At the heart of the man known for outrageous platform boots, eccentric spectacles and feather-covered jumpsuits is a guy obsessed with classic pop.
He was so obsessed with Buddy Holly as a kid, in fact, that he took to wearing Buddy-style spectacles, even though his eyesight was fine.
Over time, wearing them damaged his eyes, and real glasses soon became a necessity — now, that is commitment to music if ever we’ve seen it.
A musician’s musician, a great pianist and distinctive singer, his fellow stars adore him as much as his millions of fans, and here we look at the stories behind 10 of Elton’s greatest songs.
YOUR SONG — 1970
THE music world was still reeling months after The Beatles split up, and John Lennon reckoned this was the first good thing to come out of Britain since.
This sensitive number is much more like Paul McCartney’s style than Lennon’s, but John loved it and would go on to work with Elton.
Having vowed to perform with him if one of Lennon’s own songs got to No 1, Elton duly obliged and they sang a version of I Saw Her Standing There together.
Of Your Song, Lennon recalled: “I remember hearing it in America and thinking: ‘Great, that’s the first new thing that’s happened since we happened.’ It was a step forward.”
ROCKET MAN — 1972
ONE of his greatest hits still gives Elton the heebie-jeebies!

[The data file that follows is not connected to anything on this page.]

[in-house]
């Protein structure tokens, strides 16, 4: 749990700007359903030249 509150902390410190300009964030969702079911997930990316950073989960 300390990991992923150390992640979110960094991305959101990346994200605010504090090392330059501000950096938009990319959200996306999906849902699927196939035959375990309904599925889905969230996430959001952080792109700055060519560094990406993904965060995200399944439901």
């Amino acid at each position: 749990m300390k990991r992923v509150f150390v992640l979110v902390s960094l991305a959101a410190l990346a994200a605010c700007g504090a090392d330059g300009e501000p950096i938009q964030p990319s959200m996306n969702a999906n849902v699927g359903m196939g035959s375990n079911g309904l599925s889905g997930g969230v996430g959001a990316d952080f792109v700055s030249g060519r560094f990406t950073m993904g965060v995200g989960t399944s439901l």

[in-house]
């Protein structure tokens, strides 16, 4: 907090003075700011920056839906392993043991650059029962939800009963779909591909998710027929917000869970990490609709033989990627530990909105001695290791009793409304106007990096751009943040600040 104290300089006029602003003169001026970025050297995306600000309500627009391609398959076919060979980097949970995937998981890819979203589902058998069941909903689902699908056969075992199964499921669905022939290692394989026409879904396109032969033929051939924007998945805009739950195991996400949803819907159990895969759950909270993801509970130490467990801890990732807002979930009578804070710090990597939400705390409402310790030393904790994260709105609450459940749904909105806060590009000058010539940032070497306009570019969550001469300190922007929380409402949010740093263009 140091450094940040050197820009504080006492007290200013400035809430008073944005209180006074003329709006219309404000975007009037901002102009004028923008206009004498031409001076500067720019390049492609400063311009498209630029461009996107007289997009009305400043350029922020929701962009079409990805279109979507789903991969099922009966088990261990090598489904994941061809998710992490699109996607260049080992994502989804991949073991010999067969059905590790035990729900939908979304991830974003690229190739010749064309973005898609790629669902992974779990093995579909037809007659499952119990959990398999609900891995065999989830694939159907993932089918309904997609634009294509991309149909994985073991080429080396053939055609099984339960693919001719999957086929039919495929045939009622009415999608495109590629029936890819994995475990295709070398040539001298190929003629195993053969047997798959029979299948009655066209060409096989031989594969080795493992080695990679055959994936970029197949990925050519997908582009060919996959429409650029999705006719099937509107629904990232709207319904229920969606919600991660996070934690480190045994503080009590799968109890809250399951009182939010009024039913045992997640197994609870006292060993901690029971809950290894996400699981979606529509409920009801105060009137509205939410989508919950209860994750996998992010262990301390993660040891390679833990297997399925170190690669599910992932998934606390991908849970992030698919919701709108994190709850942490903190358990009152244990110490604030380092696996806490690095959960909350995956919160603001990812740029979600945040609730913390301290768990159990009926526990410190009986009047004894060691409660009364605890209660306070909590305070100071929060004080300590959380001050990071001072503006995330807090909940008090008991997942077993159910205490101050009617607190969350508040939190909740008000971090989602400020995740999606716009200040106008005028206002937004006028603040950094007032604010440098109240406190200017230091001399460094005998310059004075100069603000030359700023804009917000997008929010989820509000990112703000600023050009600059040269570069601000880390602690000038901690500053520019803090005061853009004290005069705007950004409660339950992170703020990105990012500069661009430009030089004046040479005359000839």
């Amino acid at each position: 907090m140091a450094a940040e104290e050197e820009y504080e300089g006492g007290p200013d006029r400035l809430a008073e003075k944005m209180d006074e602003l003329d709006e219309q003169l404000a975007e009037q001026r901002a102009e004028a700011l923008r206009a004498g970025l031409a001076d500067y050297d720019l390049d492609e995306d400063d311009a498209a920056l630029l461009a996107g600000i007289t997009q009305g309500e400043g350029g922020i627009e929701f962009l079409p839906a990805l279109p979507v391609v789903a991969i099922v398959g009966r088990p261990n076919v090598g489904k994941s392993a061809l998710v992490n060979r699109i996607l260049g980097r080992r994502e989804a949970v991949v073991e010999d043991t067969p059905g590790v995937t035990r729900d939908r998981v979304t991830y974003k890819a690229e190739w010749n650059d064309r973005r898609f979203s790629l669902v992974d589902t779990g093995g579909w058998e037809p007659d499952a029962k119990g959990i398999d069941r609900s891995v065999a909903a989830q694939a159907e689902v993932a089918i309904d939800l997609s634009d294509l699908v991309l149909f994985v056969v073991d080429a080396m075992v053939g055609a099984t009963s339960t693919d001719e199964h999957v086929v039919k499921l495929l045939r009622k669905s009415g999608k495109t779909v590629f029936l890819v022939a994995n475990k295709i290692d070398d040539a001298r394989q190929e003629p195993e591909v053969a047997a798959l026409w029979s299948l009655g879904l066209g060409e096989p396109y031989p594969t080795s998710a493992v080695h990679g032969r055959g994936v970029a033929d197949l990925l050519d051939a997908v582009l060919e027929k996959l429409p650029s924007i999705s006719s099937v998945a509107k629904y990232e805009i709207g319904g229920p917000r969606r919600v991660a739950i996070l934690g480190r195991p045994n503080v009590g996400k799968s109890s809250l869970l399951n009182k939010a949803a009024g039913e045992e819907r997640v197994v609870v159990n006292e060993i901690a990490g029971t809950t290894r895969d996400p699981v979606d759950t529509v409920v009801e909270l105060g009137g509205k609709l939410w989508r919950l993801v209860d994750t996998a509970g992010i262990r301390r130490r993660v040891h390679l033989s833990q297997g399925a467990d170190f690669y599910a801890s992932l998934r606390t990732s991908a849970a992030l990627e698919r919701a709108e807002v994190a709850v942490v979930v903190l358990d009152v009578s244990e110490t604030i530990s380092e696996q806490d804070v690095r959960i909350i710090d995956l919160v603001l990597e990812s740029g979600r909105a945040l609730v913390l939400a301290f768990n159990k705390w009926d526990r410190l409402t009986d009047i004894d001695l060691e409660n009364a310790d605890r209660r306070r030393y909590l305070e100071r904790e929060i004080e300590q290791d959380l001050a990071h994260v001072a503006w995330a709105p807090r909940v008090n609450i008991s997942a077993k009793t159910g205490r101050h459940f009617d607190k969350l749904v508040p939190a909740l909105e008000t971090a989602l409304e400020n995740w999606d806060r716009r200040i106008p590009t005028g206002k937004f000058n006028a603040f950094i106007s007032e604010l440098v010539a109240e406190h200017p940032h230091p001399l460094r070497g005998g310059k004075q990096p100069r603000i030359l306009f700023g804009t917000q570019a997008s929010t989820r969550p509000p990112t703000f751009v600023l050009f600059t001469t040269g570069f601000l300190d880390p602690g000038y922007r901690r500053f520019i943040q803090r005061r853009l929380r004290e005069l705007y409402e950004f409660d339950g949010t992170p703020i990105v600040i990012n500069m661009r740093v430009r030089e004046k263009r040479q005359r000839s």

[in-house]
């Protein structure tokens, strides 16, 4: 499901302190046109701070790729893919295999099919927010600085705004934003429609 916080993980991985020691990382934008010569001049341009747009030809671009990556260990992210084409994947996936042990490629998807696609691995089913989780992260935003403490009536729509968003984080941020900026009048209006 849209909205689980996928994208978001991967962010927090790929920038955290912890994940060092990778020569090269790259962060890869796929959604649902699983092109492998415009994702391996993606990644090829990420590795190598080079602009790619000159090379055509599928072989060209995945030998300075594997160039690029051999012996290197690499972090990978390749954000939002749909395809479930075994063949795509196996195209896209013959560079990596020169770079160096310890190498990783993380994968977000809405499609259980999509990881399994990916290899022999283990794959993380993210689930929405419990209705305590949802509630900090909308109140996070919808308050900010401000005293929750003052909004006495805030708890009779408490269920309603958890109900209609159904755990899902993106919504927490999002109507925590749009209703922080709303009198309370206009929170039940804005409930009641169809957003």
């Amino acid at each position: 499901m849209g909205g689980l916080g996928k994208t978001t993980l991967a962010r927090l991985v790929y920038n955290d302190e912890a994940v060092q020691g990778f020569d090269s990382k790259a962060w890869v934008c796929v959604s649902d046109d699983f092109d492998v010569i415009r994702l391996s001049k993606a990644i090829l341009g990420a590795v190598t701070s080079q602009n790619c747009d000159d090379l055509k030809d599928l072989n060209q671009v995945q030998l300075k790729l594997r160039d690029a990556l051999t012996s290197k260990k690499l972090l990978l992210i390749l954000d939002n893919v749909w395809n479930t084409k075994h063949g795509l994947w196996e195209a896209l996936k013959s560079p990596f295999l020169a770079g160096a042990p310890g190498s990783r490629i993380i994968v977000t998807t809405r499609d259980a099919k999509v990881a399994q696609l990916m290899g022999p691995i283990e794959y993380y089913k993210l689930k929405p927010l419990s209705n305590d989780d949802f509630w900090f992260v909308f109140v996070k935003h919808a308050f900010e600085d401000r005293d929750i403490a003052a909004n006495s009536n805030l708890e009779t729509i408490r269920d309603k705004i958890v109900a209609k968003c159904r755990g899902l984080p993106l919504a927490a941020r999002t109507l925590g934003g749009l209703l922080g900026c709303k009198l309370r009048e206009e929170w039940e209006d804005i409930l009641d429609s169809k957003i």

This catchy tune was recorded at the Chateau d’Herouville, a French studio that has produced some classic records, but is really not a nice place to work in.
Almost every rock star who has recorded there reported strange, freezing-cold parts of the bedrooms, being aware of a presence and other spooky matters.
The great composer Frederic Chopin, and his eccentric lover George Sand — a lady who dressed as a man and smoked a pipe — are said to haunt the place.
Still, while his band sat around tucking into their full English breakfast one morning, Elton looked through co-writer Bernie Taupin’s lyrics and found this song.
He added the music and they’d recorded it within hours.
FUNERAL FOR A FRIEND/LOVE LIES BLEEDING — 1973
THERE aren’t many 11-minute epics that are played on the radio, but this is one.
Taken from Goodbye Yellow Brick Road, Elton’s best album, it’s really two pieces joined together.
Elton had written an instrumental, while thinking about the kind of music he’d like played at his own funeral, and as it finished in the key of A and Love Lies Bleeding started in A, he linked them up.
Ideal for a funeral, and even for radio.
SATURDAY NIGHT’S ALRIGHT FOR FIGHTING — 1973
ROUGH and ready, even Elton admits this massive hit is totally unlike anything else he’s recorded.
For one thing, it’s all about noisy guitars and violence, rather than pianos and love.
It was partly inspired by the old sawdust pubs in any British town, where a bit of fisticuffs broke out on a Friday night.
Or any night!
Unlike Funeral For A Friend, above, many US radio stations banned it, fearing it might encourage violence.
Elton John, bovver boy and nasty piece of work down the boozer?
Doesn’t sound very likely at all!
CANDLE IN THE WIND — 1974
THIS is much more sensitive.
It’s been a huge hit twice over, with the original shooting to No 11 and then hitting No 1 when he redid it in honour of the late Princess Diana, 14 years later.